About Nelson Falls
Nelson Falls was a gorgeous 30m high wall of water shaped like an inverted wine glass.
In addition to the waterfall itself, the short walk took us through a temperate rainforest that was probably amidst the healthiest ecosystem we had encountered in both of our visits to this part of Tasmania.
Not only were the ferns and mossy trees dripping with dew and displaying a vibrant green, but the flow of the Nelson River was also vigorous.
Indeed, when the river was as voluminous as you see in the photo above, we were getting sprayed at the lookouts.
That was something we couldn’t say about any other waterfall during our trips to Southeastern Australia in 2006 and later in 2017.
Nelson Falls – luck with the timing?
Julie and I were very pleasantly surprised to see Nelson Falls pumping the way it did on our first visit in November 2006.
That was because we were pre-conditioned to expect poor flow due to a bad drought that had adversely affected so many other waterfalls throughout that trip.
However, its invigorated flow might have had to do with the rain we had received the previous night while we were staying in Queenstown (some 27km to the west).
When we came back to Nelson Falls in November 2017, given its wishbone shape (as opposed to the inverted wine glass shape), it actually had less flow than on our November 2006 visit.
Whether the latter trip was also adversely impacted by an unusually dry Winter and Spring before an odd storm here and there re-invigorated it, we weren’t sure.
Walking to Nelson Falls
Even though the signs said it was merely a 700m 20-minute return walk to take in Nelson Falls, Julie and I spent about 40-45 minutes in both of our visits here.
The track was flat pretty much the whole way with boardwalks set up in the most sensitive spots while meandering alongside the Nelson River.
In sunny and warm weather (like on our second visit), there was ample forest cover to prevent the harsh sun from beating down on us.
Overall, it was a relaxing stroll and one that rejuvenated us while breaking up the long drive between Queenstown and Hobart.
The History of the Nelson Falls area
The interpretive signs along the track had us imagine we were in a time machine.
By playing this mind game, we learned that this part of Tasmania was once under water, then later under ice, and then split up into neighbouring forests that would tectonically drift as far as New Zealand and even South America.
Indeed, the species of fern that were along the walking track also happened to occur in those distant places attesting to the existence of the former Gondwanaland supercontinent.
In fact, the primal and wild feel of the rainforest here was aided by its inclusion in the undeveloped Franklin-Gordon Wild Rivers National Park.
This was part of the Tasmanian Wilderness World Heritage Area seeking to protect these ancient tracts of land.
This reserve (dominating much of the western and southern parts of the state) was one of the largest contiguous tracts of undeveloped wilderness left in Tasmania.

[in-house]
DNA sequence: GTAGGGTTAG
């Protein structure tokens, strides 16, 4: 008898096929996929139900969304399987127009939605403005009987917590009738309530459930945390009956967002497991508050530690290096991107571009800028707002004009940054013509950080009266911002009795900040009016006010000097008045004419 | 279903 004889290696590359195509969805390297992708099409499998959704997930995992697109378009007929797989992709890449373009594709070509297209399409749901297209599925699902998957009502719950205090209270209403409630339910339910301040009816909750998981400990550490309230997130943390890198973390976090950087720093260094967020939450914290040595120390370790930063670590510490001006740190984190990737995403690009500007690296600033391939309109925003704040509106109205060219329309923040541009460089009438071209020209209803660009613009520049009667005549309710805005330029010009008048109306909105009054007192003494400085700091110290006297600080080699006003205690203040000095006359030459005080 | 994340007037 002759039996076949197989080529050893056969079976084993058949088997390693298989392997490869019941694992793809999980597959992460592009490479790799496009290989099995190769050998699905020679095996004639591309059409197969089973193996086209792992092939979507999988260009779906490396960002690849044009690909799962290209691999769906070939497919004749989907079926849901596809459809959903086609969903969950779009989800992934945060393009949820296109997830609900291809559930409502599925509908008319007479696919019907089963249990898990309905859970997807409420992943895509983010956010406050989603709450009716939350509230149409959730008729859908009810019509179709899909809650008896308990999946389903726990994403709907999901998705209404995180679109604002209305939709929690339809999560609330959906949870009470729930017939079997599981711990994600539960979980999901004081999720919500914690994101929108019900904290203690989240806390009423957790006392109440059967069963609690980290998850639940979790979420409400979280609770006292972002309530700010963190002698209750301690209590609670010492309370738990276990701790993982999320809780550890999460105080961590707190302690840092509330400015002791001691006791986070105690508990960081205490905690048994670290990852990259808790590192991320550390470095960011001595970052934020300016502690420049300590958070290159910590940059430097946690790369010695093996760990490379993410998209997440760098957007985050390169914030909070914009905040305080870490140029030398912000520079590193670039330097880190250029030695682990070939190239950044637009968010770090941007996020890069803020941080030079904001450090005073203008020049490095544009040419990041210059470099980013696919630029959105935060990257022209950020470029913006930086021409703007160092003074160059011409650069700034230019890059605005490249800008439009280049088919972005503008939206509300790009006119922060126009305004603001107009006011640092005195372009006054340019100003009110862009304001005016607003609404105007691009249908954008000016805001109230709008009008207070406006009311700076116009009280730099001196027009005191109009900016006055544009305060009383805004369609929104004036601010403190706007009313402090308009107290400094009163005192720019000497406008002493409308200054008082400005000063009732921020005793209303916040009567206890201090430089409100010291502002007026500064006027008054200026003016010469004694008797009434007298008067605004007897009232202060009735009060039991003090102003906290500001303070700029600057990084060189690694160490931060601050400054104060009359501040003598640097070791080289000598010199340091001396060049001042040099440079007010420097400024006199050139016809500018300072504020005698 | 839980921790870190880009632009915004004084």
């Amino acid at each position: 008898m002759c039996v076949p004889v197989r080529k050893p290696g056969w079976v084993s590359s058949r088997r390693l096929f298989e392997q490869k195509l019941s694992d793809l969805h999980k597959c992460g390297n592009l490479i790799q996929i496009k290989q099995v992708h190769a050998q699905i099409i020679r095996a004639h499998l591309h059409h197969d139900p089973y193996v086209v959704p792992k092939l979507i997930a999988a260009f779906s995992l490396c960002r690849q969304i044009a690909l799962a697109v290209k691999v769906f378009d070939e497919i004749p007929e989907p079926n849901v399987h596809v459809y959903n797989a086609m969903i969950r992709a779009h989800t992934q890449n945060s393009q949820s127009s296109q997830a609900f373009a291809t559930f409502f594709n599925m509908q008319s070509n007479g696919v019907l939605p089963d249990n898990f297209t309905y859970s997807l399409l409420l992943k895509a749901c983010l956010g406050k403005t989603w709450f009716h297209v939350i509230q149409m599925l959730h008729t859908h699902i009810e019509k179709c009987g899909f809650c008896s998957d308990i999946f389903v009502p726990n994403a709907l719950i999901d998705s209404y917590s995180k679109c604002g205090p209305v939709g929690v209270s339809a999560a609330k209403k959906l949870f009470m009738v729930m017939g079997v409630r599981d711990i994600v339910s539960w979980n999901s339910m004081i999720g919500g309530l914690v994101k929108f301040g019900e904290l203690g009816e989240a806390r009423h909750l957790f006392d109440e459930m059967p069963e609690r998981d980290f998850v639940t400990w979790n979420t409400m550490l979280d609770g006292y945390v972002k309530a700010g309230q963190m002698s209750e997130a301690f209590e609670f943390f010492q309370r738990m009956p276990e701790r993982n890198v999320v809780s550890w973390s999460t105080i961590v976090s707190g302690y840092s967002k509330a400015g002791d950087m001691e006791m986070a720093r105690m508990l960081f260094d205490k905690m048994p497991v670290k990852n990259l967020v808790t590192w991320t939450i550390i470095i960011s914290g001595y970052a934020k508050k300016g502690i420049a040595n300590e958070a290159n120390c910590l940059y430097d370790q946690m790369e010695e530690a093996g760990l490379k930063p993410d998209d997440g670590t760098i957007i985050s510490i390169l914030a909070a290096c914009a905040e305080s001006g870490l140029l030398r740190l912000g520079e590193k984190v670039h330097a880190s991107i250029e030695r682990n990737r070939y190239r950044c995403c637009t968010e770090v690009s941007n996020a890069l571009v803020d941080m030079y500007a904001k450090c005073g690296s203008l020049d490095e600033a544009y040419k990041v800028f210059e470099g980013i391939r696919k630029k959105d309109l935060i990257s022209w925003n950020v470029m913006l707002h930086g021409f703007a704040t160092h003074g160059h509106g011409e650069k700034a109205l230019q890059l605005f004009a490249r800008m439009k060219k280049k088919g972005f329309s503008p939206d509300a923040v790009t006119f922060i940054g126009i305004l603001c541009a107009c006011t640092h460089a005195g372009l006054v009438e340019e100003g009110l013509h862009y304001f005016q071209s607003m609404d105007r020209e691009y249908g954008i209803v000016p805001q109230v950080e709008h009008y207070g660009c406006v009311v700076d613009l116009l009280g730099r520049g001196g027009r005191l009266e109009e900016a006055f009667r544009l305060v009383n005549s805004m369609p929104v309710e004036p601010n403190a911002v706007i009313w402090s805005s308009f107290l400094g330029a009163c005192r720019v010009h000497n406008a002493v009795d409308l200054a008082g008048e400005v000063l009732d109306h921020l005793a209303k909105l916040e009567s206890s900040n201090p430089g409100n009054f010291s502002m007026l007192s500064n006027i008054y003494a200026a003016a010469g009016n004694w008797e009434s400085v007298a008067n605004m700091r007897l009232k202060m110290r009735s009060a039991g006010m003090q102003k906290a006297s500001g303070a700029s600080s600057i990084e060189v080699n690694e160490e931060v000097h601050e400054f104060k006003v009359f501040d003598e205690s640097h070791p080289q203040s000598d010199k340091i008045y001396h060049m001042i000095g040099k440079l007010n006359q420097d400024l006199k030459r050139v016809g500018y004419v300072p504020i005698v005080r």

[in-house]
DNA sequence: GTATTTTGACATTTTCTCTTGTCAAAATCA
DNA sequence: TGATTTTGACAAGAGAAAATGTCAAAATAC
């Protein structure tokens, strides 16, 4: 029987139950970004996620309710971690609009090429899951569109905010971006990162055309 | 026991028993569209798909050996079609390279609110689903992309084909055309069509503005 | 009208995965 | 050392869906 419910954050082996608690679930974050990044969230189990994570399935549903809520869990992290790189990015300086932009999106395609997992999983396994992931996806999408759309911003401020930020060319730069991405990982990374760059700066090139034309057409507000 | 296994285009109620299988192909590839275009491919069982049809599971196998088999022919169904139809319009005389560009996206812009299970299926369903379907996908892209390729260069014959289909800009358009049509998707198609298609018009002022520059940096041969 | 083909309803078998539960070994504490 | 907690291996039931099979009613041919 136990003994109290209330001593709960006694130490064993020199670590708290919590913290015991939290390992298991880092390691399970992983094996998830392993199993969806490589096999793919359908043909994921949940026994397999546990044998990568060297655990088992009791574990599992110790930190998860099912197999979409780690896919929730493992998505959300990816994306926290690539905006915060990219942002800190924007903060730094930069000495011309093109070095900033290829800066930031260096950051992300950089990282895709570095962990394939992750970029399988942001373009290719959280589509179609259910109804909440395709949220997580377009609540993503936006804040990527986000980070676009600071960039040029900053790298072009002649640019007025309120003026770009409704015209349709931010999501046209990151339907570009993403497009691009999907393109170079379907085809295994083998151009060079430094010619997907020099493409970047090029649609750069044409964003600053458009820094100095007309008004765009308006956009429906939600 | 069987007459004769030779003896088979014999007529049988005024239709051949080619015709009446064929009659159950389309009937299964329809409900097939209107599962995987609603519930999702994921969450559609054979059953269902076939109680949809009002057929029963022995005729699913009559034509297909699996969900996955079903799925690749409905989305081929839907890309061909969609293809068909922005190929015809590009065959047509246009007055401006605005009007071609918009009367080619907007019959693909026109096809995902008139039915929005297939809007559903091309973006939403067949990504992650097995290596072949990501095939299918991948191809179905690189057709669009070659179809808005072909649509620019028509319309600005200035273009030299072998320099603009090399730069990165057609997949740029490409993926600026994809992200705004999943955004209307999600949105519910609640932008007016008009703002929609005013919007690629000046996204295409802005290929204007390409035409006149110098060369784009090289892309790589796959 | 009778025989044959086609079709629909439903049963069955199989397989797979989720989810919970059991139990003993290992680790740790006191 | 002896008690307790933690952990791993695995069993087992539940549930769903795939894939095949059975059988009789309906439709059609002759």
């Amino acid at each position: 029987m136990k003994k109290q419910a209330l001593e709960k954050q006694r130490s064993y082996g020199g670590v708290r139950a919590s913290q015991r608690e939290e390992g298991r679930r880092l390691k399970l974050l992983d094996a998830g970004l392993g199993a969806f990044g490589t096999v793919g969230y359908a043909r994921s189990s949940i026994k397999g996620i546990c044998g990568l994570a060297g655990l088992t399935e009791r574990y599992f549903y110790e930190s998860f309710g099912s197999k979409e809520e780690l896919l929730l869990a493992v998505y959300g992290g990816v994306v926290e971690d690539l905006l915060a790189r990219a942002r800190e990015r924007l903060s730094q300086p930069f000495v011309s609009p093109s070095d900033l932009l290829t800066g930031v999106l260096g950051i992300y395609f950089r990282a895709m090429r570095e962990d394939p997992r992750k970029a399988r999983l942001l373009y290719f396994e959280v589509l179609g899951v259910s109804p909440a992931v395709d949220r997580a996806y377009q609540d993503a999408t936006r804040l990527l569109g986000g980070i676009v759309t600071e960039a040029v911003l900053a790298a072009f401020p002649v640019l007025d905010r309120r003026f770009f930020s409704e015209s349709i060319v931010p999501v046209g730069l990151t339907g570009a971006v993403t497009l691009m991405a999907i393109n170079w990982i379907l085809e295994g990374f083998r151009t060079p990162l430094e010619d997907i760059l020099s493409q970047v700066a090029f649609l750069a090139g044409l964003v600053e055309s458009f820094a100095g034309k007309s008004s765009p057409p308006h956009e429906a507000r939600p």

Although the legislative protections helped to maintain the health of this area since the 1980s, we could see that prior efforts to find mineral riches as well as a way to traverse the boggy and rugged wilderness took its toll on the landscape.
However, in the 30+ years since the Tasmanian Wilderness World Heritage Area was established, we found ourselves in a far different place than what the old photos from the signs at the trailhead had shown.
Indeed, it seemed like Nature quickly took back what had been undisturbed well before the advent of European settlement.
Perhaps the enduring legacy of the human activity of the past was the current Lyell Highway.
Nelson Falls resides in the Franklin-Gordon Wild Rivers National Park near Queenstown, Tasmania. It is administered by the Tasmania Parks and Wildlife Service. For information or inquiries about the area as well as current conditions, visit their website.
The car park was well signposted on the north side of the highway.
Since Nelson Falls was in national park land, park fees applied through the self-help payment kiosks at the car park.
That said, we had paid for the eight-week/eight-person pass (back at the Mt Field Visitor Centre or at the Cradle Mountain Visitor Centre).
At first glance, that might have been overkill for Julie and I since we only expected to stay in Tassie for at most a little over a week.
However, it was good for all national parks in the state (including the three that we visited at Cradle Mountain, Franklin-Gordon Wild Rivers, and Mt Field).
Therefore, we wound up saving a few bucks over the pay-as-you-go method.
For some geographical context, Queenstown was 42km (about 45 minutes drive) east of Strahan, 91km (under 90 minutes drive) west of Lake St Clair, 110km (over 90 minutes drive) southwest of Cradle Mountain, and 260km (over 3.5 hours drive) northwest of Hobart.
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